Pakistan has agreed to send back his body to India for his last rites. It had turned down India's appeals to let Mr Singh be treated either in India or another country.
Home Minister Sushil Kumar Shinde said that a special plane will be sent to bring Mr Singh's body home.
Prime Minister Manmohan Singh in a statement today said that "Pakistan did not heed pleas of India and Sarabjit's family for taking a humanitarian view in this case." (Read)
The 49-year-old was admitted at Lahore's Jinnah hospital on Friday with severe brain injuries after he was hit on the head with bricks by a group of prisoners.
Doctors had warned from the start that his recovery was unlikely; he was comatose and on ventilator support.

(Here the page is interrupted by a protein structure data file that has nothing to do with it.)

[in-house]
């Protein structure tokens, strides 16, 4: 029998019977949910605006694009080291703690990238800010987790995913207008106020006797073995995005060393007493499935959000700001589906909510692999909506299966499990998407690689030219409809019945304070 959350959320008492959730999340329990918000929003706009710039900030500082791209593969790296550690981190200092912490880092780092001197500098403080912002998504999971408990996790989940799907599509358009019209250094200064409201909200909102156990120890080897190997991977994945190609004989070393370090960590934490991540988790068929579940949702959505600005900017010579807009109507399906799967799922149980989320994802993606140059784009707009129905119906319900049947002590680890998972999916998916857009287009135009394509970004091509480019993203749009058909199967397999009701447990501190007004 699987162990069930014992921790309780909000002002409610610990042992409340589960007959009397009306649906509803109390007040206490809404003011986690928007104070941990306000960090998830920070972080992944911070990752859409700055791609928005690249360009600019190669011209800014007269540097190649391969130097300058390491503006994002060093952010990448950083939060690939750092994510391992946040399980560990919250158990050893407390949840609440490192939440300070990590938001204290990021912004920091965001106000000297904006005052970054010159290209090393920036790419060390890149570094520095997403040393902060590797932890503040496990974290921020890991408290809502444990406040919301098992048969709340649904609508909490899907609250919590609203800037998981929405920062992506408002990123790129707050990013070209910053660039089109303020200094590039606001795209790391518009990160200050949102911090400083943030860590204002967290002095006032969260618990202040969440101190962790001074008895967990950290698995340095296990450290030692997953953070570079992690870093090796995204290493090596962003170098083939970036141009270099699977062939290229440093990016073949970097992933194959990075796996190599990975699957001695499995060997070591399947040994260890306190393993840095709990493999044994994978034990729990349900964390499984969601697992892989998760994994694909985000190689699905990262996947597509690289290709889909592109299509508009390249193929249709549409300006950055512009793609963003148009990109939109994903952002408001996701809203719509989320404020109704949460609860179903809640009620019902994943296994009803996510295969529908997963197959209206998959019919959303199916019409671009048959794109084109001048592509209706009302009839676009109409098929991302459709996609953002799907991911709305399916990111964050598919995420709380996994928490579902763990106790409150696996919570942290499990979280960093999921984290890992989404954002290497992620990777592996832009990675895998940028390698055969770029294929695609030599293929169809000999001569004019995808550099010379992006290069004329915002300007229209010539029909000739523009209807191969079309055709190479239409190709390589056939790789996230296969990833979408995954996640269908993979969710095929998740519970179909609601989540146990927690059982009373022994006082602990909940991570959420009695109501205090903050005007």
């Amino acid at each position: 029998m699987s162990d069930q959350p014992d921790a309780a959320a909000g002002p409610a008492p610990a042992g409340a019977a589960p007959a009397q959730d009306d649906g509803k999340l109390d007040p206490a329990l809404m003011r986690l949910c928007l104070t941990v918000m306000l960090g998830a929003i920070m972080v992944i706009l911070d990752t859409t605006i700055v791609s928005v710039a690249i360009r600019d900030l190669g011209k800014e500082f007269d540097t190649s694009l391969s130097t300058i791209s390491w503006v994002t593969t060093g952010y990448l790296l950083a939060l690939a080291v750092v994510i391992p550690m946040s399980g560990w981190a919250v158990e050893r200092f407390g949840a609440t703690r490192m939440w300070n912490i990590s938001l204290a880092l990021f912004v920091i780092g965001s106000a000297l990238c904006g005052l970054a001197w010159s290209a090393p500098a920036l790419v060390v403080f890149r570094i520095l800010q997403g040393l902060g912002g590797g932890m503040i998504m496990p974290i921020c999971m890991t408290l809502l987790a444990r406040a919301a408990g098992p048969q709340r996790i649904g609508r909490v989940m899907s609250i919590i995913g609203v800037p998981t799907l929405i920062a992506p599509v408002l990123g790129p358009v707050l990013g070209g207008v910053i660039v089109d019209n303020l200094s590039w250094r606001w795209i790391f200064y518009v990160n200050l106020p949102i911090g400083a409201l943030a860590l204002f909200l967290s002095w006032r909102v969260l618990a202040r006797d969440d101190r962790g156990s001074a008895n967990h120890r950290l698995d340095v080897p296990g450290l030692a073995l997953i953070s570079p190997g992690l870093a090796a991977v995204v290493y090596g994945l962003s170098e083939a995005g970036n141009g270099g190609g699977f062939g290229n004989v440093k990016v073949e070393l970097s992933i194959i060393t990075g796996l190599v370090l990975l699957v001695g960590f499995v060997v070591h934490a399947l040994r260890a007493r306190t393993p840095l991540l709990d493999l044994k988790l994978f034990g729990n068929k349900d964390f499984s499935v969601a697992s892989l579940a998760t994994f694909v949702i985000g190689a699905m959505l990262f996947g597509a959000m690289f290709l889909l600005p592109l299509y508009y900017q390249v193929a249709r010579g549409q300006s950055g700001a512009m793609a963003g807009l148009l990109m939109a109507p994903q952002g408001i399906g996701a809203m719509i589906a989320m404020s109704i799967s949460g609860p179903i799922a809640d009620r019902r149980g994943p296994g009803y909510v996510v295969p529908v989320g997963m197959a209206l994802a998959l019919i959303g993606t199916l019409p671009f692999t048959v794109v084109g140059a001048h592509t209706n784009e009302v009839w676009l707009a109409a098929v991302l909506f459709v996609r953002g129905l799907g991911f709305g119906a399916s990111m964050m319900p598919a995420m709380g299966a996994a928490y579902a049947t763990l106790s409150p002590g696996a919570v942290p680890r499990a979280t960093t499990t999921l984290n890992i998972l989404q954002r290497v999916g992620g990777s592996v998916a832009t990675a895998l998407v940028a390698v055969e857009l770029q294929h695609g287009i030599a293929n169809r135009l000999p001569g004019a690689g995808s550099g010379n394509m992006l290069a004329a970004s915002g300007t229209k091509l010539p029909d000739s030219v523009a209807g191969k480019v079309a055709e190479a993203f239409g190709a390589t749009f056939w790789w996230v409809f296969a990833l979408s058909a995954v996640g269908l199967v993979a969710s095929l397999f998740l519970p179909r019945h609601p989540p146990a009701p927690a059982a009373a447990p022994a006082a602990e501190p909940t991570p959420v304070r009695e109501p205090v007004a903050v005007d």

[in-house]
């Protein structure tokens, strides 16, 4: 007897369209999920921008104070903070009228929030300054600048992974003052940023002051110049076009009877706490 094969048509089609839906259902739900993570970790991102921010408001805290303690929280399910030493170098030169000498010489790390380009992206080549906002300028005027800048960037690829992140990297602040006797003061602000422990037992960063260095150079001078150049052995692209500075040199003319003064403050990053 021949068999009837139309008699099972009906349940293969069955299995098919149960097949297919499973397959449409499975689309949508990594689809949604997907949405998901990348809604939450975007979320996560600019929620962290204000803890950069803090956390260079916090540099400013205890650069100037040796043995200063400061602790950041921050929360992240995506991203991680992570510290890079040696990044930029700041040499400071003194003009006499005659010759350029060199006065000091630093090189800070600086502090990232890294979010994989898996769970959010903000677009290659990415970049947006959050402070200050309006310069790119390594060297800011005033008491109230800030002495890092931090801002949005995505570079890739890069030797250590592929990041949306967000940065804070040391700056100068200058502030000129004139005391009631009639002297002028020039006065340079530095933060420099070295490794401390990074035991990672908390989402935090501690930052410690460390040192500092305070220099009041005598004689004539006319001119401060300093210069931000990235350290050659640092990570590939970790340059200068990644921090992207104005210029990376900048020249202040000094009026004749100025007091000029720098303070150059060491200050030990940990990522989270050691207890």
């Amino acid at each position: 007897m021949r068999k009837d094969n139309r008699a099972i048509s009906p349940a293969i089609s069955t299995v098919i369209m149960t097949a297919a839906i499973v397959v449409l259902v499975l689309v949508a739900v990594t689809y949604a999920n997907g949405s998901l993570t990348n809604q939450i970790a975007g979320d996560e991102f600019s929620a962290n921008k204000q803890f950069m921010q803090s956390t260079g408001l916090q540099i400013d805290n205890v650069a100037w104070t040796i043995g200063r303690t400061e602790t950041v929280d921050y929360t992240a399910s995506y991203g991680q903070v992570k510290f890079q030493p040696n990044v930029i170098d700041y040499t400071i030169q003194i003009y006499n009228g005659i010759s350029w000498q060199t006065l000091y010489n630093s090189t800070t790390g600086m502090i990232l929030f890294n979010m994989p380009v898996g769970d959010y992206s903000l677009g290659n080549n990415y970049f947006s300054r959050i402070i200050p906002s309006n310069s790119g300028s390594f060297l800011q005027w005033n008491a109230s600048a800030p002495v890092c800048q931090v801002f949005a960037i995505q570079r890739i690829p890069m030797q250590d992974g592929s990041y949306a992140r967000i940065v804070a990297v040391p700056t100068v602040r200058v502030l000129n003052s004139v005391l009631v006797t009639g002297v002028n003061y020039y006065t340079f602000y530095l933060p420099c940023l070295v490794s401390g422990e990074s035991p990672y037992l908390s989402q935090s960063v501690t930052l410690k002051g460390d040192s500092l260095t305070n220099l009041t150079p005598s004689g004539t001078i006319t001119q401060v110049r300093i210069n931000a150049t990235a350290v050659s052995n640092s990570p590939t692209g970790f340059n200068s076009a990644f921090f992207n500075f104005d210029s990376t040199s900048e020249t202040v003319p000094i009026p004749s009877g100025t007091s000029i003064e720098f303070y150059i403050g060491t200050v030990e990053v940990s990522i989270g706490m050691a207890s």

Home Minister Shinde and Congress Vice-President Rahul Gandhi met Mr Singh's family in Delhi today. His sister, Dalbir Kaur, who spent eight years campaigning for his release, said today, "My brave brother has become a martyr", and said Pakistan had hidden the facts of his attack and health. She urged political parties to unite for a strong collective response to Pakistan. (Read: Sarabjit Singh's anguished sister says Pak 'stabbed India in the back')
Pakistan has, over the years, maintained that Mr Singh was a terrorist. He was given the death sentence in 1991 for bombings a year earlier in Lahore and Multan in which 14 people were killed.
His sister says he inadvertently crossed the border into Pakistan and his conviction was a case of mistaken identity. She has also said that the attack at the Kot Lakhpat jail last week was pre-planned and that there was a threat to Sarabjit's life.